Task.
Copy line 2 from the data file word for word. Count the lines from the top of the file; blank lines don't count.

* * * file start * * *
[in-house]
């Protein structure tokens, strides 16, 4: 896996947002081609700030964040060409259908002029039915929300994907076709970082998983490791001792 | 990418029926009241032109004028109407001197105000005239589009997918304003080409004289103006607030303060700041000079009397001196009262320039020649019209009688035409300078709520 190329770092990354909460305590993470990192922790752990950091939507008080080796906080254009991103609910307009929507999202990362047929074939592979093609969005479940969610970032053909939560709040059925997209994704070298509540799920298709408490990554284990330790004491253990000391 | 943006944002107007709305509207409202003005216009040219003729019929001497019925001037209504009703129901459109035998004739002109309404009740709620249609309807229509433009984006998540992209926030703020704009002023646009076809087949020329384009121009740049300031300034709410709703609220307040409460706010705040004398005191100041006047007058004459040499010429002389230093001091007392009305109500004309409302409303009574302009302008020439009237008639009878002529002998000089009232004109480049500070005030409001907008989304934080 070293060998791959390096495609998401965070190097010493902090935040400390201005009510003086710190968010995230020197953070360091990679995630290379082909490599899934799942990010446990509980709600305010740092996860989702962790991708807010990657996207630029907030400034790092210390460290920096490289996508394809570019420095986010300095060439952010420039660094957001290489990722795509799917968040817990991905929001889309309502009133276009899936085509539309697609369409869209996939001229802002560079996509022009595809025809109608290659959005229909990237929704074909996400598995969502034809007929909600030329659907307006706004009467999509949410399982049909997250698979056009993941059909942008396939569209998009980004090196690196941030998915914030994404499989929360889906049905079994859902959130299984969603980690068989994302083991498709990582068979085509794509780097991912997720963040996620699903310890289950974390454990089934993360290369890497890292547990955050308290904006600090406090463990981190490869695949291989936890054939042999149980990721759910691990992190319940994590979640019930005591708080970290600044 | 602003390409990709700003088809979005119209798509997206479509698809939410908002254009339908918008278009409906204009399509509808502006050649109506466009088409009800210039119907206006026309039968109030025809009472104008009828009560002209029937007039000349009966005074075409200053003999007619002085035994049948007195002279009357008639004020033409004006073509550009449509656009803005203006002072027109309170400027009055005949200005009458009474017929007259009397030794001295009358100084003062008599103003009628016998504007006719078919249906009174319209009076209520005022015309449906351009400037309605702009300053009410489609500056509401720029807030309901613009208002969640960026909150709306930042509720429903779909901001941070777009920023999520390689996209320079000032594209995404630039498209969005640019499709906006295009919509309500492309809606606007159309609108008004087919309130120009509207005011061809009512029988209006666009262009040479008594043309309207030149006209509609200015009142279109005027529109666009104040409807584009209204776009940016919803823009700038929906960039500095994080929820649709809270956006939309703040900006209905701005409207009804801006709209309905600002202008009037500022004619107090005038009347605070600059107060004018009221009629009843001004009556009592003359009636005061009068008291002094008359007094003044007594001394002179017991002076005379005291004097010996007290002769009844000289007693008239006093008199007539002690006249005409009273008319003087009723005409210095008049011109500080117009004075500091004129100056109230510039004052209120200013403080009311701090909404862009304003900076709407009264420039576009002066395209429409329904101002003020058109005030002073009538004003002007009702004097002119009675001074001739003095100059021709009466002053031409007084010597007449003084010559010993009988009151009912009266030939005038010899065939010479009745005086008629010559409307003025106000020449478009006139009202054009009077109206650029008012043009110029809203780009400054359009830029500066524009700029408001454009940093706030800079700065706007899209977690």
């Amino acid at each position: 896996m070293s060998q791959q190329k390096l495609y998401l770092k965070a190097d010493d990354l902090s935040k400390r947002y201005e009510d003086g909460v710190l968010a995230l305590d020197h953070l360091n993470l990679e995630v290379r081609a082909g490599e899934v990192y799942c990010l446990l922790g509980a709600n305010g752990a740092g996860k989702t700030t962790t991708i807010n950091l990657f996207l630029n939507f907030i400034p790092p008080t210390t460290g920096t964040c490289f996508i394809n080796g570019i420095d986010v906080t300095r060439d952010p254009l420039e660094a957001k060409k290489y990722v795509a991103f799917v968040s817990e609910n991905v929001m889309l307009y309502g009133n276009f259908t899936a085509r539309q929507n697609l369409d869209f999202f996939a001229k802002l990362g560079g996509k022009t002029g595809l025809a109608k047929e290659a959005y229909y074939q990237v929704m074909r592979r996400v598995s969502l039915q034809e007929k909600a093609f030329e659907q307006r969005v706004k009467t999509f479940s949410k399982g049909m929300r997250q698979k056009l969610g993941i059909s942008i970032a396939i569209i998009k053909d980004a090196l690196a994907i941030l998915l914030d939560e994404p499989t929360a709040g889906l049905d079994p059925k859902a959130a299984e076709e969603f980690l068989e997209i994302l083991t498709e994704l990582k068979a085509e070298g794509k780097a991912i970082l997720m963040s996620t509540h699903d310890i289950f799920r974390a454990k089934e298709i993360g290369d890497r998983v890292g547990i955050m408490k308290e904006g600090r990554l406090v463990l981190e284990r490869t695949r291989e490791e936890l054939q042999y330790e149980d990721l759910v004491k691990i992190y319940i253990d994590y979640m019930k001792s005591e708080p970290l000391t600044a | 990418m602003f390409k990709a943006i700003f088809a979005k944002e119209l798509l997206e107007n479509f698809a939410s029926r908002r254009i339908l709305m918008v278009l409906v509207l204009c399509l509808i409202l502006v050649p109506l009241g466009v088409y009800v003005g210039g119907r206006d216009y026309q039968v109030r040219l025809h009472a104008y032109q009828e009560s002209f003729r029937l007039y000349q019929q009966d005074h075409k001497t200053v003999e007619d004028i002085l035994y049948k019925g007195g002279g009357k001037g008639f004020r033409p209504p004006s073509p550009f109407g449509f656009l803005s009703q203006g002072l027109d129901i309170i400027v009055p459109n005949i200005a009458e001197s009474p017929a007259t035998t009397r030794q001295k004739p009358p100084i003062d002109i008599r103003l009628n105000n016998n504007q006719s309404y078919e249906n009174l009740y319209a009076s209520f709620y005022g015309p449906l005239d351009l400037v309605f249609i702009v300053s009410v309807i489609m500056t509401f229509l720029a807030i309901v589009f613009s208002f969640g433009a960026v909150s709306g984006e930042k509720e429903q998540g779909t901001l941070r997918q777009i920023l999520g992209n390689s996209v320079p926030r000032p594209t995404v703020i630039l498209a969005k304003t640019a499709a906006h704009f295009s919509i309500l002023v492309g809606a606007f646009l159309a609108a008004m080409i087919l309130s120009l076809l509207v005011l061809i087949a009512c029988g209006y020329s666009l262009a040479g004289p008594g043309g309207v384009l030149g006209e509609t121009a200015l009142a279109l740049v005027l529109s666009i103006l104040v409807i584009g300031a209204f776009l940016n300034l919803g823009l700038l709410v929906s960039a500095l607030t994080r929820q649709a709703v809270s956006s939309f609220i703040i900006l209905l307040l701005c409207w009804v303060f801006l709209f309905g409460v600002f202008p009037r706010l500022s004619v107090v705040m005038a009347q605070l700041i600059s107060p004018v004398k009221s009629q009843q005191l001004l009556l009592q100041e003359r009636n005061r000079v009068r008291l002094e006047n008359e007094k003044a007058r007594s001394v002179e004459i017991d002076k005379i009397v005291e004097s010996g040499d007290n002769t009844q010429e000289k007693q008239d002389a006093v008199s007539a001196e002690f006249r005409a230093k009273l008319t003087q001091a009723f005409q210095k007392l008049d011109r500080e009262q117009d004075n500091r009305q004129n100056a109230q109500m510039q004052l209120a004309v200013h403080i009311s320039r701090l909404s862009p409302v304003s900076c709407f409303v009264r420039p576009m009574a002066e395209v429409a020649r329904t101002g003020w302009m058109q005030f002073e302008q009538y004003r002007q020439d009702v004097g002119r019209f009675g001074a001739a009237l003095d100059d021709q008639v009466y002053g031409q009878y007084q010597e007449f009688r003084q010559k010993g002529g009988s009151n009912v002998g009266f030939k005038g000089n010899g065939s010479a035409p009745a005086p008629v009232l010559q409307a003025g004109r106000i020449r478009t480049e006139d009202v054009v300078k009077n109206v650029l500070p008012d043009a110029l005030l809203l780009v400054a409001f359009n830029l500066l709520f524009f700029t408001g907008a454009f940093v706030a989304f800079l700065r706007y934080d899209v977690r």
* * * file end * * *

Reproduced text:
């Protein structure tokens, strides 16, 4: 896996947002081609700030964040060409259908002029039915929300994907076709970082998983490791001792 | 990418029926009241032109004028109407001197105000005239589009997918304003080409004289103006607030303060700041000079009397001196009262320039020649019209009688035409300078709520 190329770092990354909460305590993470990192922790752990950091939507008080080796906080254009991103609910307009929507999202990362047929074939592979093609969005479940969610970032053909939560709040059925997209994704070298509540799920298709408490990554284990330790004491253990000391 | 943006944002107007709305509207409202003005216009040219003729019929001497019925001037209504009703129901459109035998004739002109309404009740709620249609309807229509433009984006998540992209926030703020704009002023646009076809087949020329384009121009740049300031300034709410709703609220307040409460706010705040004398005191100041006047007058004459040499010429002389230093001091007392009305109500004309409302409303009574302009302008020439009237008639009878002529002998000089009232004109480049500070005030409001907008989304934080 070293060998791959390096495609998401965070190097010493902090935040400390201005009510003086710190968010995230020197953070360091990679995630290379082909490599899934799942990010446990509980709600305010740092996860989702962790991708807010990657996207630029907030400034790092210390460290920096490289996508394809570019420095986010300095060439952010420039660094957001290489990722795509799917968040817990991905929001889309309502009133276009899936085509539309697609369409869209996939001229802002560079996509022009595809025809109608290659959005229909990237929704074909996400598995969502034809007929909600030329659907307006706004009467999509949410399982049909997250698979056009993941059909942008396939569209998009980004090196690196941030998915914030994404499989929360889906049905079994859902959130299984969603980690068989994302083991498709990582068979085509794509780097991912997720963040996620699903310890289950974390454990089934993360290369890497890292547990955050308290904006600090406090463990981190490869695949291989936890054939042999149980990721759910691990992190319940994590979640019930005591708080970290600044 | 602003390409990709700003088809979005119209798509997206479509698809939410908002254009339908918008278009409906204009399509509808502006050649109506466009088409009800210039119907206006026309039968109030025809009472104008009828009560002209029937007039000349009966005074075409200053003999007619002085035994049948007195002279009357008639004020033409004006073509550009449509656009803005203006002072027109309170400027009055005949200005009458009474017929007259009397030794001295009358100084003062008599103003009628016998504007006719078919249906009174319209009076209520005022015309449906351009400037309605702009300053009410489609500056509401720029807030309901613009208002969640960026909150709306930042509720429903779909901001941070777009920023999520390689996209320079000032594209995404630039498209969005640019499709906006295009919509309500492309809606606007159309609108008004087919309130120009509207005011061809009512029988209006666009262009040479008594043309309207030149006209509609200015009142279109005027529109666009104040409807584009209204776009940016919803823009700038929906960039500095994080929820649709809270956006939309703040900006209905701005409207009804801006709209309905600002202008009037500022004619107090005038009347605070600059107060004018009221009629009843001004009556009592003359009636005061009068008291002094008359007094003044007594001394002179017991002076005379005291004097010996007290002769009844000289007693008239006093008199007539002690006249005409009273008319003087009723005409210095008049011109500080117009004075500091004129100056109230510039004052209120200013403080009311701090909404862009304003900076709407009264420039576009002066395209429409329904101002003020058109005030002073009538004003002007009702004097002119009675001074001739003095100059021709009466002053031409007084010597007449003084010559010993009988009151009912009266030939005038010899065939010479009745005086008629010559409307003025106000020449478009006139009202054009009077109206650029008012043009110029809203780009400054359009830029500066524009700029408001454009940093706030800079700065706007899209977690």